Remember “Ida,” the missing link that wasn’t? In a Nature letter, scientists attack the lofty claims that surrounded the announcement of the fossil primate.
In a special guest news analysis, creationist (and mammoth expert) Michael J. Oard considers the well-preserved mammoth “Lyuba” (whom we first discussed in A Mammoth Discovery). The occasion? Lyuba’s worldwide debut.
Chimps, especially mothers and their offspring, help each other. While that makes them “more similar to humans than previously thought,” does it mean we’re all just apes?
Many humans believe evolution does indeed happen. Is it happening to them as well?
A team sponsored by the National Evolutionary Synthesis Center reports in the journal Proceedings of the National Academy of Sciences that humans are, indeed, still “evolving.”
Research into stem cell therapies continues to find new ways to harvest the valuable cells without ethical compromises, as is shown by a new breakthrough described in Nature Methods.
6. And Don’t Miss . . .
- Meet a model of Fruitadens haagarorum, the smallest dinosaur known to have lived in North America. At just 28 inches (70 cm) long, it reminds us that taking dinosaurs on the Ark would have been feasible for Noah: not only were many dinosaurs smaller than those in popular films, but Noah could have taken juveniles as well.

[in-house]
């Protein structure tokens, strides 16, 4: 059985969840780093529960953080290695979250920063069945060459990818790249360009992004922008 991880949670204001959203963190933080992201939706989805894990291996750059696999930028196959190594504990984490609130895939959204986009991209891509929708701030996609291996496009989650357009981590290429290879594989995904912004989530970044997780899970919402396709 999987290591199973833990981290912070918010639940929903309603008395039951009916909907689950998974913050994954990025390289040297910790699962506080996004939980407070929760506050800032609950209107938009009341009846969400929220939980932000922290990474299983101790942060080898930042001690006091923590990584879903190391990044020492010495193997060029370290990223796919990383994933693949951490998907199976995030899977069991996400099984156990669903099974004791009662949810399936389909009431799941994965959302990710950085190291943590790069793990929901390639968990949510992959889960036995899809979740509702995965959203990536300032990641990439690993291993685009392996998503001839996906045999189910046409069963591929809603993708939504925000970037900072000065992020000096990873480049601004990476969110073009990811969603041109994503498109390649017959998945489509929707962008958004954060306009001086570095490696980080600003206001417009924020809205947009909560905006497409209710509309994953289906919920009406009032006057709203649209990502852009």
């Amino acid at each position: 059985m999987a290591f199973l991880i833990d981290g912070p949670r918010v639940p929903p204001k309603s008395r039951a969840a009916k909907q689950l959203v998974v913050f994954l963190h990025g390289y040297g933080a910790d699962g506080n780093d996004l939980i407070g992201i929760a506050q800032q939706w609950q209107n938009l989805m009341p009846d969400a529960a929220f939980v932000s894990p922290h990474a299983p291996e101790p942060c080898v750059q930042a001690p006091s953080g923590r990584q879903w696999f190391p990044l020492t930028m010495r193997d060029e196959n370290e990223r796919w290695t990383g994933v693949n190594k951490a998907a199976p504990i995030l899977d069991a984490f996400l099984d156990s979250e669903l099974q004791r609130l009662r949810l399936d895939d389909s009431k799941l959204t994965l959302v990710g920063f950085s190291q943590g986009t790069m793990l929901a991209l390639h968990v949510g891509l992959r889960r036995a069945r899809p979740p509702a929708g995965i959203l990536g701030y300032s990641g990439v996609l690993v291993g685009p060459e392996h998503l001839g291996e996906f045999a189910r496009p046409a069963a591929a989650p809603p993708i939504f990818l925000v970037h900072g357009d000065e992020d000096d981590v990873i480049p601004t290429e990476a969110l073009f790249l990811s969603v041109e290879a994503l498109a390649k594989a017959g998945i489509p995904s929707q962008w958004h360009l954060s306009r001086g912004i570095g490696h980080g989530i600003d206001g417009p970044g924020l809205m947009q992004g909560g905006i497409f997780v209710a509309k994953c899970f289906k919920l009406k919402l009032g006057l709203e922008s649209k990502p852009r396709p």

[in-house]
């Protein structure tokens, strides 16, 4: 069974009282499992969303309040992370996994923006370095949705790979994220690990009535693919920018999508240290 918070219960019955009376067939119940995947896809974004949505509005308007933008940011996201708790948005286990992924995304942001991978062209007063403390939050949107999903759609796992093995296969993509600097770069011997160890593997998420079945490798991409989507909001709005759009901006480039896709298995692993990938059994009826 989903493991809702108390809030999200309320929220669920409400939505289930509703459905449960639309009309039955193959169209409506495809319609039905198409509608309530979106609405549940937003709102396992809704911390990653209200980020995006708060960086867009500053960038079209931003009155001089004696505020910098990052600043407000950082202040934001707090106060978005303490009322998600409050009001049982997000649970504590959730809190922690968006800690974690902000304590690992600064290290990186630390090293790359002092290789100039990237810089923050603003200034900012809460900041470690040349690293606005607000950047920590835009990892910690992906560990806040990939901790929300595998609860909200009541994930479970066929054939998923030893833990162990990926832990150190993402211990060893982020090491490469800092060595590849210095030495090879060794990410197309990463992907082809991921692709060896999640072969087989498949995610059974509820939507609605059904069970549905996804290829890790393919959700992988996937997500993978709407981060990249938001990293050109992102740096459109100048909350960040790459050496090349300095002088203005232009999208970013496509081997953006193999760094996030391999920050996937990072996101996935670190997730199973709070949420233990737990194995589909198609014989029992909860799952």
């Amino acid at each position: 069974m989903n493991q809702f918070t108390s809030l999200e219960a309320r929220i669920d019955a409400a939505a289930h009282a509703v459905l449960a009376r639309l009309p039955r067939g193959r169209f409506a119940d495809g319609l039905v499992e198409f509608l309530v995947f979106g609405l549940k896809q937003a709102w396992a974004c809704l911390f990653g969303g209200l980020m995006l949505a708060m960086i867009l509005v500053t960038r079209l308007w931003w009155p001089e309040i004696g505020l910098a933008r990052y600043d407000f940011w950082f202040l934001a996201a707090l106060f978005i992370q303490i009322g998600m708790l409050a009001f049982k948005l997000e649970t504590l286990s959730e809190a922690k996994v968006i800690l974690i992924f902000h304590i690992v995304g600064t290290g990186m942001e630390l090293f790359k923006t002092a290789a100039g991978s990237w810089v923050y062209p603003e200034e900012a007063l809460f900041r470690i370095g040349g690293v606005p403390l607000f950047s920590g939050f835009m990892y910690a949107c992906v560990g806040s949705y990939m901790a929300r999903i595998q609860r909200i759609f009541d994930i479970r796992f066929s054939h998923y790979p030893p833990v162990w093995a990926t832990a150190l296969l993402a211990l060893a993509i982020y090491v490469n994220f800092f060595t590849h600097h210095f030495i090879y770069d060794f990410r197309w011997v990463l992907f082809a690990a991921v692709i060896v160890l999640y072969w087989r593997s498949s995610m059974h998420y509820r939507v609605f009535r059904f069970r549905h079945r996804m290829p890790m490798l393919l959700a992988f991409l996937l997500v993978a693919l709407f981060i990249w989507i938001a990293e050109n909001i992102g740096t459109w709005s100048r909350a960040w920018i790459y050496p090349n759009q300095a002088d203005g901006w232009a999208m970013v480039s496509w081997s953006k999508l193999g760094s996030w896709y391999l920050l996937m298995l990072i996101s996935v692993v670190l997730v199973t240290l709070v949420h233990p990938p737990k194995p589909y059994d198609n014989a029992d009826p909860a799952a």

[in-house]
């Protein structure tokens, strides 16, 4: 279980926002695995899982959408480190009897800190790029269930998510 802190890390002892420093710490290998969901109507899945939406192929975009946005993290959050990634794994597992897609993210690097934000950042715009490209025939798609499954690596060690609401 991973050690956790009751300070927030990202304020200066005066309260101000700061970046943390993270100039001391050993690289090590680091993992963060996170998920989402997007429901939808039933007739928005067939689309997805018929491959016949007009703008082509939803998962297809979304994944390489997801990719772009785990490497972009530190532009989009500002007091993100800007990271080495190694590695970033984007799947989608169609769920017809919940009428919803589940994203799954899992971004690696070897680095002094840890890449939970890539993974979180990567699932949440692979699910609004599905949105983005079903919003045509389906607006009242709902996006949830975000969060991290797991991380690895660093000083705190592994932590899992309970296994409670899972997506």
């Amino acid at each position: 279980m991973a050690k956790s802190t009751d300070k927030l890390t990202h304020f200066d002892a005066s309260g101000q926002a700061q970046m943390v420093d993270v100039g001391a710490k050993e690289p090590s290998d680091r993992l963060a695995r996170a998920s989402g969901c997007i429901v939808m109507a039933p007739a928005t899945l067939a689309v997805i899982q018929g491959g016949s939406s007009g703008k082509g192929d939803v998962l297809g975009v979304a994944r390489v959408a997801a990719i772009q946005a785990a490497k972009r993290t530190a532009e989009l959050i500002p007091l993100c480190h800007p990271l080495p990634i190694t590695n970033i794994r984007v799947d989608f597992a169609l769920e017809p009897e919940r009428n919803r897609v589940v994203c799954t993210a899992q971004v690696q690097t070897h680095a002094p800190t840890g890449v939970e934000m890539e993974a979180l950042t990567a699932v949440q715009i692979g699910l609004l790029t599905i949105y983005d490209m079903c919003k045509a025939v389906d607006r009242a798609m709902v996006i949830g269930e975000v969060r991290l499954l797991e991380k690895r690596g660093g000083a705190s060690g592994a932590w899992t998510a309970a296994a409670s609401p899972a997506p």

- “How evolution arrived at this solution to the challenge of genome storage is unknown,” a Wired article on the human genome notes, while PhysOrg carries a press release declaring that there’s “no such thing as ‘junk RNA.’” Both articles remind us of the incredible design in living cells.
- In the news this week is a paper by Richard Lenski, et al., on the “evolving” E. coli at Michigan State University. Our perspective remains as we reported it last June; creation scientists also explored the research in A Poke in the Eye? and A Creationist Perspective of Beneficial Mutations in Bacteria.
- Astronomers have discovered thirty-two new exoplanets; no word yet on how many are hoped to be harboring alien life.
- Could a collection of “pulverized” dinosaur bones—considered evidence of a “massive die-off event”—have something to do with the catastrophic Flood?
- The latest in a long line of old-earth ideas about what killed off the dinosaurs: two nearly simultaneous asteroid impacts (“only” a few hundred thousand years apart), the usually cited Chicxulub crater near Mexico and a hypothesized crater in the Indian Ocean.
- Move over, Richard Dawkins; it’s “Atheism 3.0,” a gentler atheism that doesn’t find religion an entirely bad thing. Our guess is that Dawkins’ caustic atheism will return in the 4.0 “upgrade.”
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